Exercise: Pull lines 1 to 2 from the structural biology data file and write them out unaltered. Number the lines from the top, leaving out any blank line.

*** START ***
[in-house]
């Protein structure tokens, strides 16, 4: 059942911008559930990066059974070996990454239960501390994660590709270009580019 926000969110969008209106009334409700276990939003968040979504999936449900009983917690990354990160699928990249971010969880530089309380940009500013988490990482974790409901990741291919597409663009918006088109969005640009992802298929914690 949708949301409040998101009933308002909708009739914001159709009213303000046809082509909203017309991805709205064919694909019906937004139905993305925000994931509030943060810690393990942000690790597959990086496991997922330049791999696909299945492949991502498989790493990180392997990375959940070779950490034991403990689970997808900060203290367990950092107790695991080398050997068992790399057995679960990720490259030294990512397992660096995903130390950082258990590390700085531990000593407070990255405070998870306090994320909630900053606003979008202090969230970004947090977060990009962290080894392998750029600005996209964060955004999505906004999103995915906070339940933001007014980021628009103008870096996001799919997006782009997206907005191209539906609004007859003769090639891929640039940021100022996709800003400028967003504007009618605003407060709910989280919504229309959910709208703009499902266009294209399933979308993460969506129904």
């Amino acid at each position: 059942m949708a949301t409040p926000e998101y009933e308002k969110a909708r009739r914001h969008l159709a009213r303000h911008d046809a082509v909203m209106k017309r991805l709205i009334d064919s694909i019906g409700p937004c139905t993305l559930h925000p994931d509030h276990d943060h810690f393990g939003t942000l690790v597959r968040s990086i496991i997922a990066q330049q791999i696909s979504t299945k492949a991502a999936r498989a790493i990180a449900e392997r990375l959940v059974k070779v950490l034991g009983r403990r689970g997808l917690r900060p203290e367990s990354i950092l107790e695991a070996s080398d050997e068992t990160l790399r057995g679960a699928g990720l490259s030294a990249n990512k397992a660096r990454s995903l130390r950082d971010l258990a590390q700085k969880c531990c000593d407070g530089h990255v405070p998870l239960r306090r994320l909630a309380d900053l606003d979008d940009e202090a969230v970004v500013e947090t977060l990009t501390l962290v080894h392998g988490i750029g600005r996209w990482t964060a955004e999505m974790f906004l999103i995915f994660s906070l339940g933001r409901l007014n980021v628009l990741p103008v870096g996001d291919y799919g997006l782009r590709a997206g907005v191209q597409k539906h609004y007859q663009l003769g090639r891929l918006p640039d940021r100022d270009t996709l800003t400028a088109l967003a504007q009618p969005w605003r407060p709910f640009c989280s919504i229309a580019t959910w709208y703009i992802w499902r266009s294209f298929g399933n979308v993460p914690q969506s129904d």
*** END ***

[in-house]
């Protein structure tokens, strides 16, 4: 059942911008559930990066059974070996990454239960501390994660590709270009580019 926000969110969008209106009334409700276990939003968040979504999936449900009983917690990354990160699928990249971010969880530089309380940009500013988490990482974790409901990741291919597409663009918006088109969005640009992802298929914690 949708949301409040998101009933308002909708009739914001159709009213303000046809082509909203017309991805709205064919694909019906937004139905993305925000994931509030943060810690393990942000690790597959990086496991997922330049791999696909299945492949991502498989790493990180392997990375959940070779950490034991403990689970997808900060203290367990950092107790695991080398050997068992790399057995679960990720490259030294990512397992660096995903130390950082258990590390700085531990000593407070990255405070998870306090994320909630900053606003979008202090969230970004947090977060990009962290080894392998750029600005996209964060955004999505906004999103995915906070339940933001007014980021628009103008870096996001799919997006782009997206907005191209539906609004007859003769090639891929640039940021100022996709800003400028967003504007009618605003407060709910989280919504229309959910709208703009499902266009294209399933979308993460969506129904």